• Please note, some of the links on our site are affiliate links (Learn More)
  • Important Announcement

    It's with sad news to announce that our site owner, Jake, has passed away. You can read the details here.

PT7550 GE Profile Wall Oven F30, F31, F32, F33, F34 and F35 errors. What's REALLY going on.


Premium Member
May 24, 2023
Model Number
6-10 years
About 3 months ago, my GE Double Oven (PT7550 model) started displaying F34 error codes which would occur intermittently and without warning. These were initially a nuisance as I was able to cancel the error and the oven would continue to operate normally for a time, but as they increased in frequency it became a real problem as they would shut down the oven completely even while cooking. In researching the issue, the first problem I ran into is that no one seemed to have a clear idea of what the code actually meant. Answers from Internet "experts" were "shorted circuit upper sensor probe", "open circuit upper sensor probe", "meat probe problem", etc. with no real consistency. The result was that others having the issue would replace probes, boards, etc., often without a resolution. So I then decided to track down the GE service guide for the oven and was fortunate enough to find one online. I scanned through the code descriptions in the guide and discovered that - according to GE - for this oven, codes starting with F3 indicated an open oven sensor. I figured, "Great. I'll check the sensor see if it reads open." So I pulled the sensor out and measured it with my multimeter. The reading was 1080 Ohms - exactly what it should be, and the resistance increased with temperature just as it should. So then I checked the connections and the harness between the sensor probe and the control board for the upper oven. No issues. No open connection. No short. In a case like this, the GE service guide says a control board replacement is in order. Expensive!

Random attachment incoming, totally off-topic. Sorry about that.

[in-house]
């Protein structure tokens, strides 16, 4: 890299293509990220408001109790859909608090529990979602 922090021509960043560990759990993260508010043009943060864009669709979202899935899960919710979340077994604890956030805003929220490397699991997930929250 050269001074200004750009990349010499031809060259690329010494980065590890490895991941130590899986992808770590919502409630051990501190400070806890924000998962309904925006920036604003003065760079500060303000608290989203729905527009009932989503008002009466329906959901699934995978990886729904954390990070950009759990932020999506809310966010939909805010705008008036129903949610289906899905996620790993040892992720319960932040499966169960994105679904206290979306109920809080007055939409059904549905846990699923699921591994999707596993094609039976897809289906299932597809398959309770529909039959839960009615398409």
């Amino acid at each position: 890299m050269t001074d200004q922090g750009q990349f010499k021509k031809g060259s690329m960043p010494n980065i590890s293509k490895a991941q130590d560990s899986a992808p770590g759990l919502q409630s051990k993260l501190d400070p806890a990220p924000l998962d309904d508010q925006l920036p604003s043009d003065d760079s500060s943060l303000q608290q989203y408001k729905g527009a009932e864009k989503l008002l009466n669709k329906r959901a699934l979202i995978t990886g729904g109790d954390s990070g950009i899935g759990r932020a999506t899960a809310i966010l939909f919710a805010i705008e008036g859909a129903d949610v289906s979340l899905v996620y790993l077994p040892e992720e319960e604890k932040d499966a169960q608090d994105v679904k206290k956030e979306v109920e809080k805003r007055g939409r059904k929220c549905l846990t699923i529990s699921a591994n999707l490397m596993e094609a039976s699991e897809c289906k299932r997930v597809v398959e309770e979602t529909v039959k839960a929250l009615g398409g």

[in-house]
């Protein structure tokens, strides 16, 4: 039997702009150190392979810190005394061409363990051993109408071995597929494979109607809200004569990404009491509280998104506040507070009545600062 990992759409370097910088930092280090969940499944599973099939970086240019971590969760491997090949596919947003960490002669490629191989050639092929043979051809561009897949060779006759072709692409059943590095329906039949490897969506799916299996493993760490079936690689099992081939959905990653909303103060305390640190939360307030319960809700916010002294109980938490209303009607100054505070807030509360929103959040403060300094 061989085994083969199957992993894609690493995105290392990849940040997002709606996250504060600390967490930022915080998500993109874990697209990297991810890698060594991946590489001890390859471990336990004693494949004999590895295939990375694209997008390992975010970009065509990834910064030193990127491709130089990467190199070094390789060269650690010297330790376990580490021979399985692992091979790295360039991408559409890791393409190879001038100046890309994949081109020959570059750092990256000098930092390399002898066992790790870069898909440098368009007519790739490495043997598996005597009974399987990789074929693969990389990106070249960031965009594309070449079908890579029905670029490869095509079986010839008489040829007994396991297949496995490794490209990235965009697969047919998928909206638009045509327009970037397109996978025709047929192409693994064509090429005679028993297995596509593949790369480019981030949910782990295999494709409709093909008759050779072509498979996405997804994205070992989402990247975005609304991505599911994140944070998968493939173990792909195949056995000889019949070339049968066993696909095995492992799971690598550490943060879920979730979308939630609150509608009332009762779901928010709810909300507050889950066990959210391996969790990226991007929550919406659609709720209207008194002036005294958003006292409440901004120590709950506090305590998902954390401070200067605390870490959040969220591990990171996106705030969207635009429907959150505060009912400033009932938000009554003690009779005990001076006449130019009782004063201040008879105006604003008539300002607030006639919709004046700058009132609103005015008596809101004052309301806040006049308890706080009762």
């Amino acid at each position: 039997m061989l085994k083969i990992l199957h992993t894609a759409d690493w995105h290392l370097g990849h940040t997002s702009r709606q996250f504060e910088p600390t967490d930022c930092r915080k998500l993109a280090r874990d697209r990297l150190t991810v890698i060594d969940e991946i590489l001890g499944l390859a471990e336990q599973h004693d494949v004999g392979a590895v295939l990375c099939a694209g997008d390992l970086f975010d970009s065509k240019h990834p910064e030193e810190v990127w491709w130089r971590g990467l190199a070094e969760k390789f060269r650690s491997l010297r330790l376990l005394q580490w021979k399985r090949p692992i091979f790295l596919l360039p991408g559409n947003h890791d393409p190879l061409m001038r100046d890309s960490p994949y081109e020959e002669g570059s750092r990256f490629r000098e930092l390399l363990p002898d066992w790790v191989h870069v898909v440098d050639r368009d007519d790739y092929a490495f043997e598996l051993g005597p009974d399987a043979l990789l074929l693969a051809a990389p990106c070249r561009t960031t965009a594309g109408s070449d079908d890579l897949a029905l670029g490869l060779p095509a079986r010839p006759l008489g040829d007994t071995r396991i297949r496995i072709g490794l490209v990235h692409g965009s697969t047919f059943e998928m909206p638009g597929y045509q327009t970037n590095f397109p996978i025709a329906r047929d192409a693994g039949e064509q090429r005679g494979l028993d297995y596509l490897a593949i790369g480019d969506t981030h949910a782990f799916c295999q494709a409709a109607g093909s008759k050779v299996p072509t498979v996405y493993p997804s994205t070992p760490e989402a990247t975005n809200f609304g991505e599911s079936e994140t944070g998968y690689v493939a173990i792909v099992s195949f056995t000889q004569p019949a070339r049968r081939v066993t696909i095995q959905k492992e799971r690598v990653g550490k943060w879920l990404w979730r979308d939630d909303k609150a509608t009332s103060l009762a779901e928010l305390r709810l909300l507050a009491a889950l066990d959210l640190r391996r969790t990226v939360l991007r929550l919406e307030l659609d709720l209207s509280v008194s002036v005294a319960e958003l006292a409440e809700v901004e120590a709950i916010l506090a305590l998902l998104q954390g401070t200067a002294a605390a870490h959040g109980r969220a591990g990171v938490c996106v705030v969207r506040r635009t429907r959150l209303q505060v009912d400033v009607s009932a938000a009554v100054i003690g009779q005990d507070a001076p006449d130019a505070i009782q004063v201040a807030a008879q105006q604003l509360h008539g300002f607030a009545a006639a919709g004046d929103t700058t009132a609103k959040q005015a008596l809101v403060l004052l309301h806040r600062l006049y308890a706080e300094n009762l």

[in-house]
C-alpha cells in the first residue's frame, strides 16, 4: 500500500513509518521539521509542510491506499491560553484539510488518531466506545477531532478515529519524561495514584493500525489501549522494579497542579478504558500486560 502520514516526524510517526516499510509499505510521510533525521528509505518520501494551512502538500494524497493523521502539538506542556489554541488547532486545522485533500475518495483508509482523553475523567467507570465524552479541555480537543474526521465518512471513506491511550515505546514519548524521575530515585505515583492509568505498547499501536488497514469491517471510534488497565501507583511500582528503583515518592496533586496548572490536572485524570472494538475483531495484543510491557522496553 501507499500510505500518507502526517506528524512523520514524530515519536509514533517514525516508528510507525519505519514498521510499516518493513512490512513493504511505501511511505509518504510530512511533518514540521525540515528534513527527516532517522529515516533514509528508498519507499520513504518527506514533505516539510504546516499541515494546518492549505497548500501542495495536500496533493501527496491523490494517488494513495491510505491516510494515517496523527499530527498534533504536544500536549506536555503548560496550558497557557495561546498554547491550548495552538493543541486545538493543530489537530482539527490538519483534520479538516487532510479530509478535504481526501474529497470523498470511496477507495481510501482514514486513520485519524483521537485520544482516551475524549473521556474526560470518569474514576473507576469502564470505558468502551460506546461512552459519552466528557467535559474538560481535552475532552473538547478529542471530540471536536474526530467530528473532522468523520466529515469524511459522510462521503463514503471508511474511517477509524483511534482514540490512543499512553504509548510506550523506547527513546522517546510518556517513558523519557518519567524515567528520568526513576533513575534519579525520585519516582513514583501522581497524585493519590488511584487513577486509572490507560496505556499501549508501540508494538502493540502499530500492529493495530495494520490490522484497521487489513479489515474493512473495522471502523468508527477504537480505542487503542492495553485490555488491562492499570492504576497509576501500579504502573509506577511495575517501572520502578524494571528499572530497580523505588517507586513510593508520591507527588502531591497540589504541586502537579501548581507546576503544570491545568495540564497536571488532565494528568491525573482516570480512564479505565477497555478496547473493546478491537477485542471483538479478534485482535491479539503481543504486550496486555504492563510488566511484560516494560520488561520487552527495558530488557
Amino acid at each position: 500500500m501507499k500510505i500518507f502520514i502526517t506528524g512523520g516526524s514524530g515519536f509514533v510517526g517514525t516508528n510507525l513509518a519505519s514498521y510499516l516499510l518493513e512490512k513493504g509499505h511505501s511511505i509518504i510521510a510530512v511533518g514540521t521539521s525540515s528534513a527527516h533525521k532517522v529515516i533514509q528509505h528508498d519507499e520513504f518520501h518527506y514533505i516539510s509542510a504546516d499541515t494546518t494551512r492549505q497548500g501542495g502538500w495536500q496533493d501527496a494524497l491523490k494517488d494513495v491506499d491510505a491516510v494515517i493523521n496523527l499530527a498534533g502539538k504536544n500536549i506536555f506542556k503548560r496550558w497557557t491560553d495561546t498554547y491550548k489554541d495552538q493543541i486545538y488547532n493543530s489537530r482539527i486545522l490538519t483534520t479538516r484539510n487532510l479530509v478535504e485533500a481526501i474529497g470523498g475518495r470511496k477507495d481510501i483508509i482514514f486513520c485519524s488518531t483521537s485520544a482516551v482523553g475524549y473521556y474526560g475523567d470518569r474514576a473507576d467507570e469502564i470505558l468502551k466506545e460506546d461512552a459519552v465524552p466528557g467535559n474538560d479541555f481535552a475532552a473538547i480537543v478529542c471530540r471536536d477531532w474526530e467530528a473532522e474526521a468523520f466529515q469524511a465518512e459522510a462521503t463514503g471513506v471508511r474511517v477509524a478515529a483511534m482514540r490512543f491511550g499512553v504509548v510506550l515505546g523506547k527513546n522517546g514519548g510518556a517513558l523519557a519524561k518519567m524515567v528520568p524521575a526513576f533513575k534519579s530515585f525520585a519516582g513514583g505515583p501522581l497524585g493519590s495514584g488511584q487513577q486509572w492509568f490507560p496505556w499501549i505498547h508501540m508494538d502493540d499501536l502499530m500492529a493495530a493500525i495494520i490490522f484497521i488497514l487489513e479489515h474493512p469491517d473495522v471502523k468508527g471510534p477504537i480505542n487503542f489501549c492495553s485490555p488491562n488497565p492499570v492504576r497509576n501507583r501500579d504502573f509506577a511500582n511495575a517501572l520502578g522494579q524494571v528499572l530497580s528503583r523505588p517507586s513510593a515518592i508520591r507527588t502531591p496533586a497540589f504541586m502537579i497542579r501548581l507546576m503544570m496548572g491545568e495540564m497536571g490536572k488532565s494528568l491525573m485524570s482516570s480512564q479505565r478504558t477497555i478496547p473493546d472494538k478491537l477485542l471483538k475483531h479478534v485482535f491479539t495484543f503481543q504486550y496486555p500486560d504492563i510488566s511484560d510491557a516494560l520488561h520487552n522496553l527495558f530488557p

At this point, before purchasing another board, I figure I better find out exactly what the error code means. So now I am thinking back to when appliances were easy to service, where manufacturers would stick a schematic on the back of the cabinet; is some useful information inside my oven? Lo-and-behold, I find two folded sheets taped to the wall inside near the control boards. It isn't a full-blown schematic, but it does provide some useful information. First, it tells me that F34 is "Upper difference between RTD temperature and Fine tune temperature is greater than 50F"; in other words, not a short. Second, it tells me that if I press the 1 and 5 buttons simultaneously within 5 minutes of booting up the oven, it will show me the probe temperatures. I do this while the oven is sitting at room temperature and the display shows me 74F for the lower and 11F for the upper oven. 11 degrees Fahrenheit??? For some reason the upper control board THINKS that the probe is at 11F not 74F. That explains it!